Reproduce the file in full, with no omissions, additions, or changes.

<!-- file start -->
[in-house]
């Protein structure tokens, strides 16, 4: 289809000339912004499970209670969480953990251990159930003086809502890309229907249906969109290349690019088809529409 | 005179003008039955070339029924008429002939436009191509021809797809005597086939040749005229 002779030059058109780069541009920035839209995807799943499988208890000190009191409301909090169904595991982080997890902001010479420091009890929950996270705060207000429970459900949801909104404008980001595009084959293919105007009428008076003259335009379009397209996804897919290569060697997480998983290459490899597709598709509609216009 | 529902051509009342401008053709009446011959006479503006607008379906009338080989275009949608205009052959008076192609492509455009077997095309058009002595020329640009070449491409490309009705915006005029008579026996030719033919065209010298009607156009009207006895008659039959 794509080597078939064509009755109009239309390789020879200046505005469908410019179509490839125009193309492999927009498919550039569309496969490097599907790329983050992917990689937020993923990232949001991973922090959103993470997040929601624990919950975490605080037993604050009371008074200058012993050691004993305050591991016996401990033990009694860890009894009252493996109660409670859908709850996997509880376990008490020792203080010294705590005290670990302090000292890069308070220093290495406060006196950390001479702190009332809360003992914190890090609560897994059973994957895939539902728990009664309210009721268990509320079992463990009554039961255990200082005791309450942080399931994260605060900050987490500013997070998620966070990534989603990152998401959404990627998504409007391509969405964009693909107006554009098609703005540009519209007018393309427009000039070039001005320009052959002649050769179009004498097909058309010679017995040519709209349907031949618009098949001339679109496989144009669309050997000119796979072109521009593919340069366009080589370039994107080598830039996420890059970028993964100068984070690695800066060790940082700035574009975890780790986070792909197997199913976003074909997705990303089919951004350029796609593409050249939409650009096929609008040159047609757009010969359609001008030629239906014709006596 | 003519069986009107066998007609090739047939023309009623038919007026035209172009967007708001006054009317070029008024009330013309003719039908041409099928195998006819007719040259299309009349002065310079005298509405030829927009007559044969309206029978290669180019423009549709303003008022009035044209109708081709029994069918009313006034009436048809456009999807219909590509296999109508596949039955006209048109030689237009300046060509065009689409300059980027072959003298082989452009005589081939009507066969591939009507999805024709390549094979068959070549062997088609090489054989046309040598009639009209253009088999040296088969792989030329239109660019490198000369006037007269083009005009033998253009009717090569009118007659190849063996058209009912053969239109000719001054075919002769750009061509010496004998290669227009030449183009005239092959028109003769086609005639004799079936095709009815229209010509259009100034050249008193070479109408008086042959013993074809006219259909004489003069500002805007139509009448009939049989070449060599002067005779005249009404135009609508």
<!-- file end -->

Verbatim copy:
[in-house]
């Protein structure tokens, strides 16, 4: 289809000339912004499970209670969480953990251990159930003086809502890309229907249906969109290349690019088809529409 | 005179003008039955070339029924008429002939436009191509021809797809005597086939040749005229 002779030059058109780069541009920035839209995807799943499988208890000190009191409301909090169904595991982080997890902001010479420091009890929950996270705060207000429970459900949801909104404008980001595009084959293919105007009428008076003259335009379009397209996804897919290569060697997480998983290459490899597709598709509609216009 | 529902051509009342401008053709009446011959006479503006607008379906009338080989275009949608205009052959008076192609492509455009077997095309058009002595020329640009070449491409490309009705915006005029008579026996030719033919065209010298009607156009009207006895008659039959 794509080597078939064509009755109009239309390789020879200046505005469908410019179509490839125009193309492999927009498919550039569309496969490097599907790329983050992917990689937020993923990232949001991973922090959103993470997040929601624990919950975490605080037993604050009371008074200058012993050691004993305050591991016996401990033990009694860890009894009252493996109660409670859908709850996997509880376990008490020792203080010294705590005290670990302090000292890069308070220093290495406060006196950390001479702190009332809360003992914190890090609560897994059973994957895939539902728990009664309210009721268990509320079992463990009554039961255990200082005791309450942080399931994260605060900050987490500013997070998620966070990534989603990152998401959404990627998504409007391509969405964009693909107006554009098609703005540009519209007018393309427009000039070039001005320009052959002649050769179009004498097909058309010679017995040519709209349907031949618009098949001339679109496989144009669309050997000119796979072109521009593919340069366009080589370039994107080598830039996420890059970028993964100068984070690695800066060790940082700035574009975890780790986070792909197997199913976003074909997705990303089919951004350029796609593409050249939409650009096929609008040159047609757009010969359609001008030629239906014709006596 | 003519069986009107066998007609090739047939023309009623038919007026035209172009967007708001006054009317070029008024009330013309003719039908041409099928195998006819007719040259299309009349002065310079005298509405030829927009007559044969309206029978290669180019423009549709303003008022009035044209109708081709029994069918009313006034009436048809456009999807219909590509296999109508596949039955006209048109030689237009300046060509065009689409300059980027072959003298082989452009005589081939009507066969591939009507999805024709390549094979068959070549062997088609090489054989046309040598009639009209253009088999040296088969792989030329239109660019490198000369006037007269083009005009033998253009009717090569009118007659190849063996058209009912053969239109000719001054075919002769750009061509010496004998290669227009030449183009005239092959028109003769086609005639004799079936095709009815229209010509259009100034050249008193070479109408008086042959013993074809006219259909004489003069500002805007139509009448009939049989070449060599002067005779005249009404135009609508």